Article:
Take the classic gag anime Gintama for example. In Gintama, the colorful looks of the Odd Jobbers are the most normal aspects of a feudal Japan colonized by aliens. In live-action, they (and everyone else in costume) stand out against an otherwise realistic backdrop. No matter how good the film, this visual dissonance can knock some viewers out of immersion.

5 Anime’s exaggerated actions and expressions are impossible to recreate

Ryo leads the gang in City Hunter

Generally speaking, anime exaggerates the human experience. Whether for comedic or dramatic effect, the characters’ body languages ​​and facial expressions are pushed beyond their limits to sell the scene. Recreating this in live-action is an exercise in futility because it ignores the strengths of live-action, such as subtlety.

At best, an actor mimicking an anime character’s hyperbolic movements and reactions would be described as hammy aggression. More often than not, they are fired for trying too hard. city ​​hunter (2019) is the rare exception to the rule, since goofy slapstick is synonymous with anime. But even then, city ​​hunter was more of an acquired taste than a universal success.

4 There will never be enough movies to tell a complete story

Manji defends Rin in Blade Of The Immortal

Normally the longest any movie can be around three hours. And even then, that’s not enough to tell an anime’s story while doing justice to its world and characters. Series like Rurouni Kenshin movies are the exception. The sad reality is that films based on sprawling cartoons tend to be flat like Immortal’s Blade do.

If Manji and Rin Asano’s most recent anime was a 24-episode study in revenge, their 2017 film was a two-hour excess of character arcs and storylines that still felt rushed and incomplete despite its length. of execution. Immortal’s Blade is not such a serious case as Fullmetal Alchemist, but it would have done better as a film series than a standalone film.

3 Drastic deviations from the plot of the anime are necessary

Eren leads the Survey Corps in the attack on Titan End Of The World

Much like comic book movies, live-action cartoons recap or re-enact the original stories. Sometimes it’s a creative decision, but usually it’s a practical choice because the source material is either still in progress or too long to condense. the Gantz the films loosely adapted the death game from the anime as the manga’s scope was too broad.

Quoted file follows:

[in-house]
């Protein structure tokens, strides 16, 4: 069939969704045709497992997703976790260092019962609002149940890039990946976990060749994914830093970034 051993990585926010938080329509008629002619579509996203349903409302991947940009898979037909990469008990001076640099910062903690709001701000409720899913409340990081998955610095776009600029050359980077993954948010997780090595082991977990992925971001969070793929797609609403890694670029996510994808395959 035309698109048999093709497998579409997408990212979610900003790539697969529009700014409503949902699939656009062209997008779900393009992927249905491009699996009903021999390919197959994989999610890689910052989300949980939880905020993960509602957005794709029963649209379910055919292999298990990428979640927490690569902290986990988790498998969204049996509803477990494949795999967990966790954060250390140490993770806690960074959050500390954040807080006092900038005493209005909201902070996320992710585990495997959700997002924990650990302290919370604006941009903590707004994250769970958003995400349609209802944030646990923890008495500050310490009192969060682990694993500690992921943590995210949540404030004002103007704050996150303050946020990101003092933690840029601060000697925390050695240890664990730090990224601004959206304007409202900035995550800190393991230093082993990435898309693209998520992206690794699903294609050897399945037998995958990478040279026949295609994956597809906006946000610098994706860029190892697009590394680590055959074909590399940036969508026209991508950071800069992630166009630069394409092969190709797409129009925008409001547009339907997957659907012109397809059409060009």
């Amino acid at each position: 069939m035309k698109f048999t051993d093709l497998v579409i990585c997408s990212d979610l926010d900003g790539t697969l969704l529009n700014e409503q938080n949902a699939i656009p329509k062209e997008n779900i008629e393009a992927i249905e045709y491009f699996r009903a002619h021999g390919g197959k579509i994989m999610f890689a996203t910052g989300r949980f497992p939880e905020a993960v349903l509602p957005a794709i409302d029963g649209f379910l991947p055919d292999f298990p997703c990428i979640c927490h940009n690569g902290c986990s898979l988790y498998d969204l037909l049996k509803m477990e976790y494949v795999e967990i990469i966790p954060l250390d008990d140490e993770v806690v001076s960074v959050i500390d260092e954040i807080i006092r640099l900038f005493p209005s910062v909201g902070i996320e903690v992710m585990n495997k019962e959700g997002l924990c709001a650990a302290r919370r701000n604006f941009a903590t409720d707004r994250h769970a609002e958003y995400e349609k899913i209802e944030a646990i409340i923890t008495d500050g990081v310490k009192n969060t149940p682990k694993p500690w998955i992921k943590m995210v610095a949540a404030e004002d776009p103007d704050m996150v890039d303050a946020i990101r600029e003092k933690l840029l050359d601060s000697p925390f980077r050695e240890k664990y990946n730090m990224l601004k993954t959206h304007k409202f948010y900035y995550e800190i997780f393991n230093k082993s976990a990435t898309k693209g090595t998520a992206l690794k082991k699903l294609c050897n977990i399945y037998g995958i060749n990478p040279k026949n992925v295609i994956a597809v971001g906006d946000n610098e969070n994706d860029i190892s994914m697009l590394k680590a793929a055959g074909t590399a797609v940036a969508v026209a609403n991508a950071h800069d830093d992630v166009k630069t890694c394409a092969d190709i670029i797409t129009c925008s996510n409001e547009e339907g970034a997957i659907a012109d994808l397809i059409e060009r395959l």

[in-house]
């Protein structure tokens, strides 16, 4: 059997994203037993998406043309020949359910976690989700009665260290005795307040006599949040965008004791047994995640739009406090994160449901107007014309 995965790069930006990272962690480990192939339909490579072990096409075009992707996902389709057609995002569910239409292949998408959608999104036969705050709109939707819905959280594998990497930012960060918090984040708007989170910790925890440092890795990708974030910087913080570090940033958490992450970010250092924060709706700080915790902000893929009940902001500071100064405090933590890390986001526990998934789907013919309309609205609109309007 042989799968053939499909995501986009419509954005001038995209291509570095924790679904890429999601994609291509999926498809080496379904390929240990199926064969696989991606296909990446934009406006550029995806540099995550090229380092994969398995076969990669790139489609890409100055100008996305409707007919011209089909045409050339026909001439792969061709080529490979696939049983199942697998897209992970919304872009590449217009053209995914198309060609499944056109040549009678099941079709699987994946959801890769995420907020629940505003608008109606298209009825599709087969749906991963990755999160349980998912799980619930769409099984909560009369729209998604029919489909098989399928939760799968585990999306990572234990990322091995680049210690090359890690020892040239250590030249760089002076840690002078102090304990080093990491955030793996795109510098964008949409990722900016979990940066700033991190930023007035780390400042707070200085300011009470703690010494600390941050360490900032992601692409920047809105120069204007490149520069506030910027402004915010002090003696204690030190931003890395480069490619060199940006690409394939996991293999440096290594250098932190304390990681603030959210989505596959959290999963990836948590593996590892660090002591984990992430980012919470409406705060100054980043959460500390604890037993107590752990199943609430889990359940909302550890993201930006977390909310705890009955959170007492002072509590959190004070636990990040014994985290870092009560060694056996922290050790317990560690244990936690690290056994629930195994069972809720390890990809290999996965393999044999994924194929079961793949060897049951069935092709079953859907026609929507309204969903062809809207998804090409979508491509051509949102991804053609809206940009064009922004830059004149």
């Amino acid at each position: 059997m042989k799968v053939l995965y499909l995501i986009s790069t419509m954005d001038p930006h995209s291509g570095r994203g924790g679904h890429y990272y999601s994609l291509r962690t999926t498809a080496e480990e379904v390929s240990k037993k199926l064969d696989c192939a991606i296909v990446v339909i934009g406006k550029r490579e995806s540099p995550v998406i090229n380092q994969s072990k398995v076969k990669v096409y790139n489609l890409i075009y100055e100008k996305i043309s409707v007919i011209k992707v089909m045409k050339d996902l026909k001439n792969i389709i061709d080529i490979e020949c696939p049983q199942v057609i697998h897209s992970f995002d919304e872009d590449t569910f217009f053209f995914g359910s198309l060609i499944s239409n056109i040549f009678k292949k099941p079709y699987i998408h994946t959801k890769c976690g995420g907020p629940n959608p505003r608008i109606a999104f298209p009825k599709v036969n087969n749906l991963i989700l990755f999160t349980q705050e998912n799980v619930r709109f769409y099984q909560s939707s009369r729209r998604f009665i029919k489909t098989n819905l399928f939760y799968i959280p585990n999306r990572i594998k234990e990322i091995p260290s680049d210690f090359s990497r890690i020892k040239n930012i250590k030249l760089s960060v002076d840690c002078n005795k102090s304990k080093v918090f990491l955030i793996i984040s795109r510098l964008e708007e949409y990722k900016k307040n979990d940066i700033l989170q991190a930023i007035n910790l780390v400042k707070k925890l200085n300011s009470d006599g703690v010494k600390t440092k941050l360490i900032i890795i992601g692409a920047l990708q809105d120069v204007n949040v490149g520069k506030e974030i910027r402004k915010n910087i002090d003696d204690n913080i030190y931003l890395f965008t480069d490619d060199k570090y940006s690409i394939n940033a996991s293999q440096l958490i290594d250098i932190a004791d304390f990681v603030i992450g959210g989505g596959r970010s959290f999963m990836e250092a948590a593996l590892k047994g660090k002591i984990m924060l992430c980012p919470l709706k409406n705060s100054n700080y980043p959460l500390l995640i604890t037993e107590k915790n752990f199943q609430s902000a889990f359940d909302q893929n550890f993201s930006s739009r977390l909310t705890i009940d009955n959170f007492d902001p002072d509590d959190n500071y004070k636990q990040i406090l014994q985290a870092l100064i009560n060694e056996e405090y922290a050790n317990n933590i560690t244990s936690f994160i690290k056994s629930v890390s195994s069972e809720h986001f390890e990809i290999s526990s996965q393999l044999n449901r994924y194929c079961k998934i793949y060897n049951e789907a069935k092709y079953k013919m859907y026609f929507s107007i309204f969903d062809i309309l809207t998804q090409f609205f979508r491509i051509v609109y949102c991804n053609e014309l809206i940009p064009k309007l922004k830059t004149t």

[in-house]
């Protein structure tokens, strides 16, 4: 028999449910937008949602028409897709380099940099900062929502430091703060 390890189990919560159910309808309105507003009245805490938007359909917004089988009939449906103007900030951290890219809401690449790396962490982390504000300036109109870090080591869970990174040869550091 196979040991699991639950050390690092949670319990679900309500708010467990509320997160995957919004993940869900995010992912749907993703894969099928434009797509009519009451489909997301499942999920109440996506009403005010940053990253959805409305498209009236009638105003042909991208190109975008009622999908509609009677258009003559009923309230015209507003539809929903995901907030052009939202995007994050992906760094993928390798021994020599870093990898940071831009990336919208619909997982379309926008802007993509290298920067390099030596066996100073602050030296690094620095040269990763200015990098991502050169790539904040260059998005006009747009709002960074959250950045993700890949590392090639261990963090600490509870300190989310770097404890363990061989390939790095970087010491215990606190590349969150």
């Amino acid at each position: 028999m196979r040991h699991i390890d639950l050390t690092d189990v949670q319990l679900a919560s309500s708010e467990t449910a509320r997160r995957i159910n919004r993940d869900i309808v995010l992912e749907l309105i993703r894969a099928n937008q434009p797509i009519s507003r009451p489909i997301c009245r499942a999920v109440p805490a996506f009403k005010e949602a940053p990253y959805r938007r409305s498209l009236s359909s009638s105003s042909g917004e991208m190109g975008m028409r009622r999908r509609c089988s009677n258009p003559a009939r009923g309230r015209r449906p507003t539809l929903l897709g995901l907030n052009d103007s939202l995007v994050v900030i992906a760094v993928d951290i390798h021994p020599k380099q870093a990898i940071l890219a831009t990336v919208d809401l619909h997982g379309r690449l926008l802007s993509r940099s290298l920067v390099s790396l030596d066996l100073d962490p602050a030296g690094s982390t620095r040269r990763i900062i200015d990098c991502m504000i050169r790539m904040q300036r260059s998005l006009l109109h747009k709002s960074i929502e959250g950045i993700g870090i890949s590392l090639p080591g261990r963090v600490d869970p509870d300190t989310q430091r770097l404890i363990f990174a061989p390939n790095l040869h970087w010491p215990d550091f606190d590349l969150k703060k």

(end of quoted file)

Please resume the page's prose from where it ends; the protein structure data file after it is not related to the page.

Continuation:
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One of the most extreme cases was the two-part one The attack of the Titans movie, which had to rewrite almost everything since it was made even before the second season premiered. If the anime was a dark fantasy with a larger scope and setting than it initially implied, the movies were a post-apocalyptic warfare set in the real world and comparatively smaller.

2 Non-Japanese adaptations will always lose something in translation

Death Note and Dragon Ball in live action

As controversial as live-action anime are, the polarization is far worse for western adaptations. While the hostility towards the American adaptations could be argued as putting the anime on too high a pedestal, there’s some truth to that. In short, anime is uniquely Japanese, and foreign remakes almost always misunderstand or ignore this national context altogether.

The worst nonsense is without a doubt Death threat and Dragon Ball Evolution, which respectively flattened social commentary and homage to local mythology in young adult fluff. Whether intentional or not, it comes across as a Western culture’s condescending choice to dumb down complex material it doesn’t understand or respect.

1 The reception of live adaptations will always be divisive

For some people, anime is a lifestyle. In fact, hardcore fans may get territorial and view any live-action adaptation as an affront. On the other hand, there are those who don’t consider anime a sacred art form and are willing to give new interpretations a chance. This debate has been raging for years, and Netflix cowboy bebop was just his latest flashpoint.

From the moment it was announced, cowboy bebop was subjected to intense vitriol and prayers for its failure. It’s even gotten to the point where conversations about its actual quality have been overshadowed by endless online debates. Neither side of the argument is changing their minds any time soon and that is unfortunately the status quo for the foreseeable future.